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2007 - Buckweed fire chars 38,000 acres, destroys 21 homes in Canyon Country and Agua Dulce [story]


[News Release] – Operation Gratitude has delivered 1 million care packages to U.S. troops — and counting. But the nonprofit organization isn’t taking any time to rest. It’s ramping up its efforts, professionalizing its approach to managing a network of tens of thousands of volunteers, and launching a nationwide initiative to provide connections to home for the many thousands of men and women who have served and continue to serve globally.

Chris Clark, National Chief Development Officer, and Carolyn Blashek, CEO and Founder of Operation Gratitude, at the organization’s care package assembly site at the National Guard armory in San Fernando Valley.

“We’re doubling down,” said Operation Gratitude founder Carolyn Blashek. “We delivered our one millionth care package in December, and as we reflected upon that accomplishment, we concluded that this is an important turning point. It’s an opportunity to take our efforts to the next level, and to thank even more troops and veterans for the sacrifices they make to protect freedom around the world.”

The new initiative is highlighted by several significant actions designed to raise national awareness of Operation Gratitude (http://www.OperationGratitude.org) and transform it into an even more effective means by which a grateful nation can thank those who serve. Among these steps are the hiring of new professional team members, the creation of a national advisory board, creation of a national network of veterans, and a new outreach effort to reconnect the organization with volunteers and supporters who have helped Operation Gratitude in the past.

“This is going to be an exciting time for Operation Gratitude,” said Chris Clark, the organization’s new National Chief Development Officer. “Carolyn Blashek puts her heart and soul into letting our troops know they are remembered and appreciated by the American people. These new initiatives will nationalize that heart-and-soul effort, and help us better leverage the efforts of our vast network of volunteers to do the greatest amount of good for the troops.”

“Chris is a key addition to our team,” Blashek said of Clark, a seasoned nonprofit executive who over the past decade has raised more than $20 million on behalf of nonprofit organizations including the Special Olympics and the YMCA. “His experience and knowledge are immensely valuable, and his enthusiasm is contagious.”

Clark said the new initiative is already getting under way.

“We’re forming a national advisory board, which will help steer the organization’s efforts, and we’re seeking influential leaders who are passionate about supporting our troops,” Clark said. “This group will have a tremendous impact on elevating Operation Gratitude’s national profile.”

CarolynBlashekOperation Gratitude is also establishing a network of veterans who have received assistance from the organization and wish to help it benefit those who follow them in military service. “This group will give us tremendous insight, and help us create programs that will have the strongest positive impact on our troops,” Clark said.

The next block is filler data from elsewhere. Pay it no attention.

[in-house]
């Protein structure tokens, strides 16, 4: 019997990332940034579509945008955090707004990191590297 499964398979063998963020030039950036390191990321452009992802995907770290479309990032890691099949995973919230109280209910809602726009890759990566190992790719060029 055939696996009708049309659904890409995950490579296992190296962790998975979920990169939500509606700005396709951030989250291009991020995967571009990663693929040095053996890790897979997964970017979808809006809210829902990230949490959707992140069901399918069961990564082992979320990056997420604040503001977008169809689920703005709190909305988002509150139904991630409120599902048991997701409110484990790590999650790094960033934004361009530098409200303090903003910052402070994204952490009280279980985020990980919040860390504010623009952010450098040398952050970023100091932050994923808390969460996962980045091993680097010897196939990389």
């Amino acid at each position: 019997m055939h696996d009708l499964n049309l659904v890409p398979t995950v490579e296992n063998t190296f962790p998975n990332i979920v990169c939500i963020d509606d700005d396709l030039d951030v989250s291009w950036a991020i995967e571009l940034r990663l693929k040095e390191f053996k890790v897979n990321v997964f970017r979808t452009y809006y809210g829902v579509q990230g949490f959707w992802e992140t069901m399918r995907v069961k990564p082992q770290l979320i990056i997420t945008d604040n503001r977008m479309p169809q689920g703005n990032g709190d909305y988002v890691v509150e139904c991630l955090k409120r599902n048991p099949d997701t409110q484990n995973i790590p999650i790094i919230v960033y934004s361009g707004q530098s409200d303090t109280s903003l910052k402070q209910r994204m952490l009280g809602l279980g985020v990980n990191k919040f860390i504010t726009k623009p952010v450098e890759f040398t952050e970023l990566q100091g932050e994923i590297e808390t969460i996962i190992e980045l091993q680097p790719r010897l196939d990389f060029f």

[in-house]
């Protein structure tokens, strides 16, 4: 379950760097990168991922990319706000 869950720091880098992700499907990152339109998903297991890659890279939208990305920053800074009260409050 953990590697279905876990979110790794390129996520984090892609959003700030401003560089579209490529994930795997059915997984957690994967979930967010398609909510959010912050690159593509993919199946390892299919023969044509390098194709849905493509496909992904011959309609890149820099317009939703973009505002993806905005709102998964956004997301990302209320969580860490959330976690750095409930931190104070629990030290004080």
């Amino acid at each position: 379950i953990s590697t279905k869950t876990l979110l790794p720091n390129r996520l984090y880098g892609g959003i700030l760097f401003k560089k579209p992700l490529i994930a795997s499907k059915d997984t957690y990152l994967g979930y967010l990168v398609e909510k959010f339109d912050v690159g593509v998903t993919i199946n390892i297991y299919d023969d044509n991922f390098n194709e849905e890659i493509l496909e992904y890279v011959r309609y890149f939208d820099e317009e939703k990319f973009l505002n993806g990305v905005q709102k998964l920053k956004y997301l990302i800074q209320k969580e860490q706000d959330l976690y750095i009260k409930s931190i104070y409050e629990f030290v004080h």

Blashek added that the organization is reaching out to past volunteers and supporters, seeking to reconnect and renew individuals’ commitments to support the troops.

“Our most powerful resource has always been, and always will be, our network of volunteers and generous supporters,” Blashek said. “We’re thanking them for their past support, and also encouraging them to make a new commitment to bring a slice of home to those who serve our country.”

Operation Gratitude was founded in 2003 to send care packages of donated items and say “Thank You” to the troops. The California-based organization has blossomed, sending approximately 150,000 care packages annually to deployed service members, their children at home, veterans, new recruits, wounded warriors, caregivers and first responders. Care packages typically include handmade items, messages of appreciation and $75 to $100 worth of donated goods. It costs about $15 to assemble and ship each package.

Blashek said it’s always important, even during times of relative peace, to let those who serve — and have served — know they are not forgotten.

“There’s a bit of a misconception out there that the need for our expression of gratitude is diminished, since hostilities are winding down on one front or another,” Blashek said. “But that’s an incorrect assumption. The need remains as much as ever. At any given time we have tens of thousands of men and women serving their country overseas, many of them in harm’s way, and many more stepping forward every year, entering the military to dedicate the next several years of their lives to the defense of our nation.”

She added: “We need to let them know we care about them, we respect them, and we appreciate the sacrifices they make, every day, to protect us here at home.”

About Operation Gratitude: The nonprofit organization (http://www.OperationGratitude.org) annually sends 150,000-plus care packages filled with snacks, entertainment, hygiene and hand-made items, plus personal letters of appreciation, to veterans, new recruits, first responders, wounded warriors, care givers and to individually named U.S. service members deployed overseas. Its mission is to lift the spirits and meet the evolving needs of our active duty and veteran communities, and provide volunteer opportunities for all Americans to express their appreciation to members of our military. Each package contains donated product valued at $75-$100 and costs the organization $15 to assemble and ship. Since its inception in 2003, Operation Gratitude volunteers have shipped more than One Million Care Packages.

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